Besides, visual art sounds visible by definition. Worse, tradition considers the concerns of art universal, not special to anyone or to any group. In any event, when I attribute a claim to artists, even a claim to invisibility, I must refer to essays and interviews, to critical trends, or to my own interpretation—none strictly identical to the work and all as evanescent as an installation.
That settles it, right? Well, they might instead unsettle such familiar ideas as art, identity, blackness and visibility. Consider that all these echo controversy beyond art. Conservatives have attributed gaps in income and education to a black's own attitudes about family and achievement. They fear black males and invisibility enough to call for police profiling. They call discrimination a thing of the past, except when it takes the form of affirmative action.
I find all these conservative claims abhorrent—or at least dangerously incomplete. Here, however, I wish to note simply how they indicate contested ground. They also define how blacks ought to see themselves and how they should appear to others. They put under deep suspicion an artist's dedication to black experience, and yet they make it impossible for a black and an artist ever to cast aside the role of black artist.
Hammons's invisibility and lack of obvious income take on new meaning these days, with artists on the style pages of newspapers and magazines. Even those notable exhibition spaces come with controversy. They act out power structures—in and beyond the "art world"—that make for narrow roles and invisible careers. An artist has a lot to squeeze into.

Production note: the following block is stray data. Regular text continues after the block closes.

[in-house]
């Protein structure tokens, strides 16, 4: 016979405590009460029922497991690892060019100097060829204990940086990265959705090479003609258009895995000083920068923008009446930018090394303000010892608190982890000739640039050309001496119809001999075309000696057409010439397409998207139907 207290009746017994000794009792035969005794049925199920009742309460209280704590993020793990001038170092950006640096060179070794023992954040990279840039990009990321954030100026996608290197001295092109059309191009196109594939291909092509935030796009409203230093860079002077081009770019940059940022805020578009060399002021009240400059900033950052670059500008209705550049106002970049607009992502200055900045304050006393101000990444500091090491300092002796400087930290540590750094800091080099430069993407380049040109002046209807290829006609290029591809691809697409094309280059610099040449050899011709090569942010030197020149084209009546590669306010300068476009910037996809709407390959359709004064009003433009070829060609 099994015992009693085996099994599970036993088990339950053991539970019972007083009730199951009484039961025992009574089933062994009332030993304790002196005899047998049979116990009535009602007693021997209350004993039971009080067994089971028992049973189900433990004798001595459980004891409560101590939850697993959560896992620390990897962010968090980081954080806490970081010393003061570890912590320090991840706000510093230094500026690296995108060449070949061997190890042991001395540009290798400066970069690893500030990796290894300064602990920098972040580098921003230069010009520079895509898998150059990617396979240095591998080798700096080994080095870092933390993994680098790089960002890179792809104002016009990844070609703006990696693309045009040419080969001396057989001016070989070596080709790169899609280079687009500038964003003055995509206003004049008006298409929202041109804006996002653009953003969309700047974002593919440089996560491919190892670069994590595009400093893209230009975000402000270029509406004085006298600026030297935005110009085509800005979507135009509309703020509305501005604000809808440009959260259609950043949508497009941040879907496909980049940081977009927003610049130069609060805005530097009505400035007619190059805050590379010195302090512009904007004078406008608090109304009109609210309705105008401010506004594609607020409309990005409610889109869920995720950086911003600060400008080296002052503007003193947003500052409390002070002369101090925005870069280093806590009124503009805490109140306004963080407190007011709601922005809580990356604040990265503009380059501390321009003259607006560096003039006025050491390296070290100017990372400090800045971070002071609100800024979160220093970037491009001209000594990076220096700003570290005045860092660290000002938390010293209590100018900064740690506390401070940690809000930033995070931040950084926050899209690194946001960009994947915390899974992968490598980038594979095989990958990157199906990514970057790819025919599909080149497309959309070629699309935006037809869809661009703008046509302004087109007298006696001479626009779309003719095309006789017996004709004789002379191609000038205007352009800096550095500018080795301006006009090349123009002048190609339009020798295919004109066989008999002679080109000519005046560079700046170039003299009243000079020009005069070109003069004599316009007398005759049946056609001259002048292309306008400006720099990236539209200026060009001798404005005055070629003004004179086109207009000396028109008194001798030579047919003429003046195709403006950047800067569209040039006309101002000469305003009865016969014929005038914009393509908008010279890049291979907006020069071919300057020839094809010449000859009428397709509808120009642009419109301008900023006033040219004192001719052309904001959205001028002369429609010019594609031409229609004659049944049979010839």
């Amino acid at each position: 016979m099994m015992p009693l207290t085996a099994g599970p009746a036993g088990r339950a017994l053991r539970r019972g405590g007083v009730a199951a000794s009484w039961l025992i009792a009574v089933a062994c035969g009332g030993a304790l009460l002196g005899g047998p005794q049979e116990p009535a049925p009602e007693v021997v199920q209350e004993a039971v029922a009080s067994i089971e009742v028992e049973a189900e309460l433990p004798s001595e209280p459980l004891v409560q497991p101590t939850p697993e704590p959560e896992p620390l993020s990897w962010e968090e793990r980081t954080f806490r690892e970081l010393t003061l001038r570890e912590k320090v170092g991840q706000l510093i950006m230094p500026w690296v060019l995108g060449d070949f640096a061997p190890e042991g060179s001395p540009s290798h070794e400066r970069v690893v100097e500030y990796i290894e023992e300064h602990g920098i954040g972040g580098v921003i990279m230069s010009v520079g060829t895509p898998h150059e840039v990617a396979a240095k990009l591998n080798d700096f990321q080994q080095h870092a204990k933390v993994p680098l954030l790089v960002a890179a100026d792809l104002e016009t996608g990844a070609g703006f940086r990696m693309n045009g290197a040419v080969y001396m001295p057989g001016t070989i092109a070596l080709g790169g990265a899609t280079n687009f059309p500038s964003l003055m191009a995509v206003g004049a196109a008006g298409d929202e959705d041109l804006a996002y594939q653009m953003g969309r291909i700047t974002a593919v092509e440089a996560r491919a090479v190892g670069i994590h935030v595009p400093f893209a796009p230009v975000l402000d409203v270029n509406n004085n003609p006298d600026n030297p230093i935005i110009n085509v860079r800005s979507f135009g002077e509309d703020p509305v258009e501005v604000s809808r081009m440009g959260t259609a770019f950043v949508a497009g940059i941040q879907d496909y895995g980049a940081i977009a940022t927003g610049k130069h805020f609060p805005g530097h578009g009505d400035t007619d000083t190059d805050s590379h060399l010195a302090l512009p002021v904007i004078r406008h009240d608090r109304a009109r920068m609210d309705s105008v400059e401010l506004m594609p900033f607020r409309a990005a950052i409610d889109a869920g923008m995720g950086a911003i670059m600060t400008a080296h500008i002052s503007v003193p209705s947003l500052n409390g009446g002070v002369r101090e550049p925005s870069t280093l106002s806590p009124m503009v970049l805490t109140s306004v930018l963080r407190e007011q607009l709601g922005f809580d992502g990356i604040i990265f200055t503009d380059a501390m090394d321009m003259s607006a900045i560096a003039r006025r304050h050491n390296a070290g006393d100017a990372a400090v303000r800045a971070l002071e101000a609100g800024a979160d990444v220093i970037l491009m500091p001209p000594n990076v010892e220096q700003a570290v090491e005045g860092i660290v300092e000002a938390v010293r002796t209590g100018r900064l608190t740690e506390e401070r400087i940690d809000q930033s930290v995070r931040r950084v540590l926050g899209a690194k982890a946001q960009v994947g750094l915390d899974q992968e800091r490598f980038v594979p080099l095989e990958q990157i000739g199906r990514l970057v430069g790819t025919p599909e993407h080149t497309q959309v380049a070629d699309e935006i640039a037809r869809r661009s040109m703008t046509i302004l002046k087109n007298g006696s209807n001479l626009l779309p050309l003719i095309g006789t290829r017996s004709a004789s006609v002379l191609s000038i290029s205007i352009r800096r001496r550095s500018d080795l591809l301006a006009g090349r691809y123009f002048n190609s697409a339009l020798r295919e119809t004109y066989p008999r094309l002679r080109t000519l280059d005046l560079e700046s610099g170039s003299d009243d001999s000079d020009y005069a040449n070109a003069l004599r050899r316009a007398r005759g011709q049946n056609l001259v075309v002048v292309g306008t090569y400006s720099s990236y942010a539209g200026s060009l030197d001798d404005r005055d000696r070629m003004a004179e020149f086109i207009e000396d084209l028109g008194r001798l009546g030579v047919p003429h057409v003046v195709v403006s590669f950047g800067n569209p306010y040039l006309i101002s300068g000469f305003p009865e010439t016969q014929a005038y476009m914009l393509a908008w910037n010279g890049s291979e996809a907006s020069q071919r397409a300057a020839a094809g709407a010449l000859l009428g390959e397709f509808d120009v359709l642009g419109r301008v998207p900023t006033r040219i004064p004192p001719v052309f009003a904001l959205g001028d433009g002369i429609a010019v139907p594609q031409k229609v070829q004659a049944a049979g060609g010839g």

One attains a definition of oneself through others, but the powerful get to say who counts as the Other. By speaking out for others in this very review, I repeat the appropriation. And yet the definitions that emerge can get still reshuffled. The paradoxes, controversies, and shifting roles that emerge all but cry out for art.
Conversely, Hammons exhibits so infrequently and elusively that he may well have sought out Ace, several long blocks west of Soho's fading scene. I found it eerily quiet the Saturday after a glowing Times review. As one critic put it, Hammons seemed to have arrived in secret. As if to rub it in, he will not so much as allow press images. I have had to illustrate this article with an older work recently on display in "Out of Time," at the Museum of Modern Art.
Philosophers from Immanuel Kant to Arthur Danto have asked artist and viewer to turn aside from the merely seen to seek ideas. They had no idea of the roots of mere ideas in political and physical identity. Hammons finds it in letting one, literally, bang one's head against the wall.
From the New Critics to Postmodernism, from Walter Benjamin to Rosalind Krauss and Roland Barthes, theorists have announced the death of the author or the end of authenticity. They had no idea how hard and how lovingly artists must fight to disengage themselves from blackness and from the work. Hammons lets a viewer of any race share a disturbing fashion parade or a light show of one's own making—but to whom does it really belong?
Hammons has me uneasy praising his shows at all, even when he tries something as halfway respectable as new media. Everything seems so straightforward, despite or because of its remarkable visceral impact. With the fur coats, too, nothing has me quite so surprised and laughing as stumbling in the dark. Hammons's reticence invests the show with hype of its own. However, he obliges one to face more than one "obvious" meaning at once—or, like the mannequin in a corner, to turn away.
Art can assert both visibility and blindness. It can challenge one to define blackness and dare to erase it. In New York once again, Hammons finds a space between the visual and the invisible.